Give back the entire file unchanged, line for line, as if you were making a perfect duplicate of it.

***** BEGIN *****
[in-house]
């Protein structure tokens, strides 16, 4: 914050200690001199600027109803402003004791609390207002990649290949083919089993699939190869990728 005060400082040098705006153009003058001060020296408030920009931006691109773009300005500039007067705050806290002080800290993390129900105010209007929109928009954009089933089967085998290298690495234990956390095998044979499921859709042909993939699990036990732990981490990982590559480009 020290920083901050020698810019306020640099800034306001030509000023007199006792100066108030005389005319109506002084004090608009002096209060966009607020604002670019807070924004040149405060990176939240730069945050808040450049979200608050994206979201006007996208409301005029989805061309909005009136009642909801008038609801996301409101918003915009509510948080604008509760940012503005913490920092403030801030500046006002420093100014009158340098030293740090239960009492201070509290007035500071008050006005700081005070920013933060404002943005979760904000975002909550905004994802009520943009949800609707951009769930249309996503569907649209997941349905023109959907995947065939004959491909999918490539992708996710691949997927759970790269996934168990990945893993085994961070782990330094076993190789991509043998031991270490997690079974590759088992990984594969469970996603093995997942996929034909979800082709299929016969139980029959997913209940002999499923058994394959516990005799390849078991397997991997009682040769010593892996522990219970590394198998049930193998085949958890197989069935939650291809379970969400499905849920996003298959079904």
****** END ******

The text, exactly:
[in-house]
């Protein structure tokens, strides 16, 4: 914050200690001199600027109803402003004791609390207002990649290949083919089993699939190869990728 005060400082040098705006153009003058001060020296408030920009931006691109773009300005500039007067705050806290002080800290993390129900105010209007929109928009954009089933089967085998290298690495234990956390095998044979499921859709042909993939699990036990732990981490990982590559480009 020290920083901050020698810019306020640099800034306001030509000023007199006792100066108030005389005319109506002084004090608009002096209060966009607020604002670019807070924004040149405060990176939240730069945050808040450049979200608050994206979201006007996208409301005029989805061309909005009136009642909801008038609801996301409101918003915009509510948080604008509760940012503005913490920092403030801030500046006002420093100014009158340098030293740090239960009492201070509290007035500071008050006005700081005070920013933060404002943005979760904000975002909550905004994802009520943009949800609707951009769930249309996503569907649209997941349905023109959907995947065939004959491909999918490539992708996710691949997927759970790269996934168990990945893993085994961070782990330094076993190789991509043998031991270490997690079974590759088992990984594969469970996603093995997942996929034909979800082709299929016969139980029959997913209940002999499923058994394959516990005799390849078991397997991997009682040769010593892996522990219970590394198998049930193998085949958890197989069935939650291809379970969400499905849920996003298959079904």